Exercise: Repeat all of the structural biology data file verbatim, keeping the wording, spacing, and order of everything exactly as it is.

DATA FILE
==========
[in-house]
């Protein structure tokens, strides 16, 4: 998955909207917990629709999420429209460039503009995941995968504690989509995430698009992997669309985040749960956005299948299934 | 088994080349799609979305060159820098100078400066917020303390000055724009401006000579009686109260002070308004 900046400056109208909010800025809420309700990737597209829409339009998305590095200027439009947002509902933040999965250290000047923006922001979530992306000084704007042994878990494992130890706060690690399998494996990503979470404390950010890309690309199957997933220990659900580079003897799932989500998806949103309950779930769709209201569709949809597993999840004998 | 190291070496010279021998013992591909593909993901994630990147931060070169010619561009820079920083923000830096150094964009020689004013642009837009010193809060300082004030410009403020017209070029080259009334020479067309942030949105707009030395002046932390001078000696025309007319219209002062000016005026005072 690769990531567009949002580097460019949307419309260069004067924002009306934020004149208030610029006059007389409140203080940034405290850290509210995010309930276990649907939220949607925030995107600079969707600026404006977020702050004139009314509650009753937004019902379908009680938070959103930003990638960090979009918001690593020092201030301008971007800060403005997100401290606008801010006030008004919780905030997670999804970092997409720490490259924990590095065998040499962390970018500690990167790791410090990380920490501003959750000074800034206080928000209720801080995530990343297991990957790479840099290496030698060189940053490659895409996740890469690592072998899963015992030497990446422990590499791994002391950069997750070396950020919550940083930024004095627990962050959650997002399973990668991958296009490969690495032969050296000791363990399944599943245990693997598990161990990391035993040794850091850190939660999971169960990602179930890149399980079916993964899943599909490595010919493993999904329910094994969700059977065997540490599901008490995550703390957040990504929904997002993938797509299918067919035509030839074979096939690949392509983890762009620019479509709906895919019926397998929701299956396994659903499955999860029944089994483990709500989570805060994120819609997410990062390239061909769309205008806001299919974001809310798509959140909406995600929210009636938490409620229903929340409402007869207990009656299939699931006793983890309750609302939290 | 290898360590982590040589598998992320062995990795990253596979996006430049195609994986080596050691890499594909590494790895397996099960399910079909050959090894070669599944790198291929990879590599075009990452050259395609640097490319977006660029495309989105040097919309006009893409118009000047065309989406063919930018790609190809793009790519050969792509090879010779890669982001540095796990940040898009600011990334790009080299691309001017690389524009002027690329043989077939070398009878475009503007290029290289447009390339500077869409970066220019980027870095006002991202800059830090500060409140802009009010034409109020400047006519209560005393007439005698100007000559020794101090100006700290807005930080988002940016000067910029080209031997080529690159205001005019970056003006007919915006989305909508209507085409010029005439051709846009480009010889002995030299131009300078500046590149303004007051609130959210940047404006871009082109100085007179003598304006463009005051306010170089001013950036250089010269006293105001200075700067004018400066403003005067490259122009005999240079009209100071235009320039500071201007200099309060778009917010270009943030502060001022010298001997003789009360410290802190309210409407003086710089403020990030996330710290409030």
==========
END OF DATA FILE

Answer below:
[in-house]
């Protein structure tokens, strides 16, 4: 998955909207917990629709999420429209460039503009995941995968504690989509995430698009992997669309985040749960956005299948299934 | 088994080349799609979305060159820098100078400066917020303390000055724009401006000579009686109260002070308004 900046400056109208909010800025809420309700990737597209829409339009998305590095200027439009947002509902933040999965250290000047923006922001979530992306000084704007042994878990494992130890706060690690399998494996990503979470404390950010890309690309199957997933220990659900580079003897799932989500998806949103309950779930769709209201569709949809597993999840004998 | 190291070496010279021998013992591909593909993901994630990147931060070169010619561009820079920083923000830096150094964009020689004013642009837009010193809060300082004030410009403020017209070029080259009334020479067309942030949105707009030395002046932390001078000696025309007319219209002062000016005026005072 690769990531567009949002580097460019949307419309260069004067924002009306934020004149208030610029006059007389409140203080940034405290850290509210995010309930276990649907939220949607925030995107600079969707600026404006977020702050004139009314509650009753937004019902379908009680938070959103930003990638960090979009918001690593020092201030301008971007800060403005997100401290606008801010006030008004919780905030997670999804970092997409720490490259924990590095065998040499962390970018500690990167790791410090990380920490501003959750000074800034206080928000209720801080995530990343297991990957790479840099290496030698060189940053490659895409996740890469690592072998899963015992030497990446422990590499791994002391950069997750070396950020919550940083930024004095627990962050959650997002399973990668991958296009490969690495032969050296000791363990399944599943245990693997598990161990990391035993040794850091850190939660999971169960990602179930890149399980079916993964899943599909490595010919493993999904329910094994969700059977065997540490599901008490995550703390957040990504929904997002993938797509299918067919035509030839074979096939690949392509983890762009620019479509709906895919019926397998929701299956396994659903499955999860029944089994483990709500989570805060994120819609997410990062390239061909769309205008806001299919974001809310798509959140909406995600929210009636938490409620229903929340409402007869207990009656299939699931006793983890309750609302939290 | 290898360590982590040589598998992320062995990795990253596979996006430049195609994986080596050691890499594909590494790895397996099960399910079909050959090894070669599944790198291929990879590599075009990452050259395609640097490319977006660029495309989105040097919309006009893409118009000047065309989406063919930018790609190809793009790519050969792509090879010779890669982001540095796990940040898009600011990334790009080299691309001017690389524009002027690329043989077939070398009878475009503007290029290289447009390339500077869409970066220019980027870095006002991202800059830090500060409140802009009010034409109020400047006519209560005393007439005698100007000559020794101090100006700290807005930080988002940016000067910029080209031997080529690159205001005019970056003006007919915006989305909508209507085409010029005439051709846009480009010889002995030299131009300078500046590149303004007051609130959210940047404006871009082109100085007179003598304006463009005051306010170089001013950036250089010269006293105001200075700067004018400066403003005067490259122009005999240079009209100071235009320039500071201007200099309060778009917010270009943030502060001022010298001997003789009360410290802190309210409407003086710089403020990030996330710290409030």